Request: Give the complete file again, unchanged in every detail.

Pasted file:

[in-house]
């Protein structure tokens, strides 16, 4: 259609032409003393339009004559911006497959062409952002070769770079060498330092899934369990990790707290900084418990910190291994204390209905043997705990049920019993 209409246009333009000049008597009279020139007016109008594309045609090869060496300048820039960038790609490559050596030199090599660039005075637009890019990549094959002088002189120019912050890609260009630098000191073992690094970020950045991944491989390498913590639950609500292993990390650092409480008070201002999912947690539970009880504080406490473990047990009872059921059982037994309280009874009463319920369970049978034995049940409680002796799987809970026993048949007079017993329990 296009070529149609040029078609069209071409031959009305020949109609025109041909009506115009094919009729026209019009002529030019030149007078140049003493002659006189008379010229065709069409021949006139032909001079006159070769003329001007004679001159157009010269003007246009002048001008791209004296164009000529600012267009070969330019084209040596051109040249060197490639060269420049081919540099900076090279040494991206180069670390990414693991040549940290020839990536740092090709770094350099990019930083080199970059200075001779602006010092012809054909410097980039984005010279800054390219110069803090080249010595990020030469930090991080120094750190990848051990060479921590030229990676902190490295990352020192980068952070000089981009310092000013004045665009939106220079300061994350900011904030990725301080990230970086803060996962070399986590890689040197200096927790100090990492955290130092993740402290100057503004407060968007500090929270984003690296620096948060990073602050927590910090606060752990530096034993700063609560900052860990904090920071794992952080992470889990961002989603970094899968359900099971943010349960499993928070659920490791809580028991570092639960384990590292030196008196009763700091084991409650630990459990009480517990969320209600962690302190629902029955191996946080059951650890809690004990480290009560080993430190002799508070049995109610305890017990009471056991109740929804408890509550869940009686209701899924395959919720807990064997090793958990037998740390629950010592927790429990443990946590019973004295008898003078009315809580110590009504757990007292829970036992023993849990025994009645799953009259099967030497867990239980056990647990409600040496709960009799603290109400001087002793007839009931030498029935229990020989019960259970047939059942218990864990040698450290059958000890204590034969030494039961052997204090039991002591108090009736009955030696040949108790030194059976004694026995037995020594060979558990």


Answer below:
[in-house]
């Protein structure tokens, strides 16, 4: 259609032409003393339009004559911006497959062409952002070769770079060498330092899934369990990790707290900084418990910190291994204390209905043997705990049920019993 209409246009333009000049008597009279020139007016109008594309045609090869060496300048820039960038790609490559050596030199090599660039005075637009890019990549094959002088002189120019912050890609260009630098000191073992690094970020950045991944491989390498913590639950609500292993990390650092409480008070201002999912947690539970009880504080406490473990047990009872059921059982037994309280009874009463319920369970049978034995049940409680002796799987809970026993048949007079017993329990 296009070529149609040029078609069209071409031959009305020949109609025109041909009506115009094919009729026209019009002529030019030149007078140049003493002659006189008379010229065709069409021949006139032909001079006159070769003329001007004679001159157009010269003007246009002048001008791209004296164009000529600012267009070969330019084209040596051109040249060197490639060269420049081919540099900076090279040494991206180069670390990414693991040549940290020839990536740092090709770094350099990019930083080199970059200075001779602006010092012809054909410097980039984005010279800054390219110069803090080249010595990020030469930090991080120094750190990848051990060479921590030229990676902190490295990352020192980068952070000089981009310092000013004045665009939106220079300061994350900011904030990725301080990230970086803060996962070399986590890689040197200096927790100090990492955290130092993740402290100057503004407060968007500090929270984003690296620096948060990073602050927590910090606060752990530096034993700063609560900052860990904090920071794992952080992470889990961002989603970094899968359900099971943010349960499993928070659920490791809580028991570092639960384990590292030196008196009763700091084991409650630990459990009480517990969320209600962690302190629902029955191996946080059951650890809690004990480290009560080993430190002799508070049995109610305890017990009471056991109740929804408890509550869940009686209701899924395959919720807990064997090793958990037998740390629950010592927790429990443990946590019973004295008898003078009315809580110590009504757990007292829970036992023993849990025994009645799953009259099967030497867990239980056990647990409600040496709960009799603290109400001087002793007839009931030498029935229990020989019960259970047939059942218990864990040698450290059958000890204590034969030494039961052997204090039991002591108090009736009955030696040949108790030194059976004694026995037995020594060979558990």